I’ve been dealing with this exact stress over the past few months with my teenager. I worry that he has no motivation to go to school. That all he wants to do is sleep half the day then play computer games the other half. Granted he had a tough school experience, and I am constantly trying to find solutions that work for him, with lots of errors over the last 9 years. Every time I think I’ve found something that works, another ball gets dropped, or something changes.
Last month he did not attend school a single day, and I was planning on pulling him out to do distance learning. And I involved him in the process, and meetings with school, because I want him to have input over what he does, even when I think I know better. He deserves to be heard.
But while discussing the school issues, and my fears for his future if we can’t find something that works, I was asked to do an exercise in defining failure and success. So I started listing all the things failure meant to me. I wrote about who defines failure for me, in case it wasn’t my definition. Then I wrote about what parenting failure would look like for my son. After writing down all my fears, like him living in my basement at 40 still playing computer games and having no job, I was supposed to write about what success for him looks like, and what success for me as a parent looks like.
I realized something, a very huge a-ha moment. The ways that I define parenting success - like being supportive of my kids in everything they do, being present and mindful, and regulating my emotions and self care, are all things I am doing regularly. It’s about being there for them, listening, nurturing, finding alternatives when they don’t fit the box. My definition of success as a parent is already in motion. I’m living it. And all the ideas of failure? None of them have to do with what I am doing as a parent, but the outcomes, the behaviour, the future of my kids. I don’t even have control over those things!!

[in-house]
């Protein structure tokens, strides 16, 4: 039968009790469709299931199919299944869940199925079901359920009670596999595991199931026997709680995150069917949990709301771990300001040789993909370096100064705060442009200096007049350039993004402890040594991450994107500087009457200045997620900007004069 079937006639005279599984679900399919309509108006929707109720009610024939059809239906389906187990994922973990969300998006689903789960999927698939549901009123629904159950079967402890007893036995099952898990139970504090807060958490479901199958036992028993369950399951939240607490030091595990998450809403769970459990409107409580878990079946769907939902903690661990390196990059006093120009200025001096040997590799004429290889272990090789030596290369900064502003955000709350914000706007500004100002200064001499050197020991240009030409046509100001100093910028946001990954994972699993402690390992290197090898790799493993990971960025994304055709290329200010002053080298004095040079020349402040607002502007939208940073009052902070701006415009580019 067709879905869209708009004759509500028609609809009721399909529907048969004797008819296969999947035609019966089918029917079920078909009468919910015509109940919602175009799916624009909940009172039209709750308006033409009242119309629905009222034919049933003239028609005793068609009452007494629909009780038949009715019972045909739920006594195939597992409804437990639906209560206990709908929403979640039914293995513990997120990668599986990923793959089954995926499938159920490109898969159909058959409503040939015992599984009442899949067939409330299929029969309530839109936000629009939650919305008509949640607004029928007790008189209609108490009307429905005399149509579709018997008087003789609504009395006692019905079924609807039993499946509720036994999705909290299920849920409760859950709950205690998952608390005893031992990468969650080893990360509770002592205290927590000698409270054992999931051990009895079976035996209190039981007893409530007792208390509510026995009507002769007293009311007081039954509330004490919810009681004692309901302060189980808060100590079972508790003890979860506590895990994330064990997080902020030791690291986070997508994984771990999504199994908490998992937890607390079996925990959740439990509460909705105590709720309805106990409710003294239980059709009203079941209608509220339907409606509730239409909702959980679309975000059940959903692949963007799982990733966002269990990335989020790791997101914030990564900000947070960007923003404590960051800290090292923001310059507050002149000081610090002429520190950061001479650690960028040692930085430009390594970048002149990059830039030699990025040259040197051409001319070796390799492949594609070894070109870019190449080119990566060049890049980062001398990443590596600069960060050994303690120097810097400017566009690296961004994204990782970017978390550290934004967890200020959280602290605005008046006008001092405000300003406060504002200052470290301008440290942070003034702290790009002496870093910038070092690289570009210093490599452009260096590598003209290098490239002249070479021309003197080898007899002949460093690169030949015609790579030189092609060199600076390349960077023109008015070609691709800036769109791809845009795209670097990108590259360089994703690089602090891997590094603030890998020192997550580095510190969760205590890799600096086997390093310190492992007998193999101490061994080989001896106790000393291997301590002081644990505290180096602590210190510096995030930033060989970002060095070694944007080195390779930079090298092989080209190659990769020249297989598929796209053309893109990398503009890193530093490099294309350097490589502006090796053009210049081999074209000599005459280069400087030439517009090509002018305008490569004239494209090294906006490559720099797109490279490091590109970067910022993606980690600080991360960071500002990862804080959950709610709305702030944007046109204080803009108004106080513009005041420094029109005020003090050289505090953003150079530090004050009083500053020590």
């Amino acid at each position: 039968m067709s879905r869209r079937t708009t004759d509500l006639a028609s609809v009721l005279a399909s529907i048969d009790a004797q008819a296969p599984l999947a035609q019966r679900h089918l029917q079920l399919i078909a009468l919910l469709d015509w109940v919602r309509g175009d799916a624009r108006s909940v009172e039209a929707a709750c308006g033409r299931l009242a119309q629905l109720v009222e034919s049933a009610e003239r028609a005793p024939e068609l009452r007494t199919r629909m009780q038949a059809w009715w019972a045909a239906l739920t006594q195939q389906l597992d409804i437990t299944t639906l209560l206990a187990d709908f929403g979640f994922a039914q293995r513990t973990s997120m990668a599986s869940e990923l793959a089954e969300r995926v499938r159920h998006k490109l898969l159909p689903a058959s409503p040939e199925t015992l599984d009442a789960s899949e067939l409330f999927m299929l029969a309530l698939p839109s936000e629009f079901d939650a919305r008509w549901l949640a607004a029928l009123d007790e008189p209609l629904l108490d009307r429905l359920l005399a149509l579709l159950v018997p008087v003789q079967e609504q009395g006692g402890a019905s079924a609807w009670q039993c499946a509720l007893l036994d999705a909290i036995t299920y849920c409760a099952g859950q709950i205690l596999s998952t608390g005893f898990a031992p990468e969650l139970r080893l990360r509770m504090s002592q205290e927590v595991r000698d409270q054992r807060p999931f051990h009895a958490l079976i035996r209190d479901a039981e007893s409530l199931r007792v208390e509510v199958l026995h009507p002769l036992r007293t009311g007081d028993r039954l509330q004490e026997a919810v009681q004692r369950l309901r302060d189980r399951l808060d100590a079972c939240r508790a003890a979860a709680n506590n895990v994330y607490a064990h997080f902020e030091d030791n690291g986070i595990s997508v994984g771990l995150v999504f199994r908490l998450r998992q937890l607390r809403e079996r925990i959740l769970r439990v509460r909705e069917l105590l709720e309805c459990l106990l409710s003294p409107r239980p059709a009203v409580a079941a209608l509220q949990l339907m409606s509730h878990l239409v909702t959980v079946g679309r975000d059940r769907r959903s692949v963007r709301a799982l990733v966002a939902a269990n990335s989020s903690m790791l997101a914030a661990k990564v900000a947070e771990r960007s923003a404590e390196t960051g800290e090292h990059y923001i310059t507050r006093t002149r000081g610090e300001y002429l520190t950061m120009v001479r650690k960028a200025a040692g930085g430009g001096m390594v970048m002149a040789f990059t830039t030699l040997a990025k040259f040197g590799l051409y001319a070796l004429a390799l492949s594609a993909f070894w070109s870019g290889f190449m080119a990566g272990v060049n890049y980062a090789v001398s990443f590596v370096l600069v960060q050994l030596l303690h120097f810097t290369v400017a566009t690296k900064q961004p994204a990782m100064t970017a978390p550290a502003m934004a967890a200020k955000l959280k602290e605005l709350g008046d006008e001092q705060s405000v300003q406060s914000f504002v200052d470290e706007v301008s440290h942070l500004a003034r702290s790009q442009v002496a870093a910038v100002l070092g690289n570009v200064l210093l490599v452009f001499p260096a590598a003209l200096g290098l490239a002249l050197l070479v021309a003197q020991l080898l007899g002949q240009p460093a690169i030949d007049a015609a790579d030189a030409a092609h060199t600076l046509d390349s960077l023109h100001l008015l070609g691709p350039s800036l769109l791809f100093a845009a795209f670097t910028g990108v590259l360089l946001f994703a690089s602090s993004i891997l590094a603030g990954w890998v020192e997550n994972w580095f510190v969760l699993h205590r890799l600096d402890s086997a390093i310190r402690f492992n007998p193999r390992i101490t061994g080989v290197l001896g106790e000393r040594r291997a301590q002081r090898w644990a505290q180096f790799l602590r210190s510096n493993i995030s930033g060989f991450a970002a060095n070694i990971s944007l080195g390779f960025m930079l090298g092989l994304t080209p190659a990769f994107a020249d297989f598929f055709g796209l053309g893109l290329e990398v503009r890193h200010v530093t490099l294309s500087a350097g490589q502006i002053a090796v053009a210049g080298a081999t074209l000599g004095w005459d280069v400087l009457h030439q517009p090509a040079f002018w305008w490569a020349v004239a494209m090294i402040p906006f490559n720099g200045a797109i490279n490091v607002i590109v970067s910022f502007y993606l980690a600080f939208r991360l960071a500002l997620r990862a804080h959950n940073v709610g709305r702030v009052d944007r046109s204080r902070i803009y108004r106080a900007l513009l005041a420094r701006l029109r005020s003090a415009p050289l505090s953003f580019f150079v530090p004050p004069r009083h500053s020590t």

My biggest insight here, that I want to share, is to really think about what “failure” as a parent means. Think about it, write it down, do a little digging. And write out your definition of what it means to be a successful parent. Is it about doing ALL THE THINGS? Or is it about being playful, loving, supportive? What do you want to be as a parent?
You are not a failure. Your kids, special needs or not, will develop on their own timeline, and they probably won’t end up where you think they might. But your success isn’t defined by that. It’s only based on YOUR actions, YOUR definition of what successful parenting means.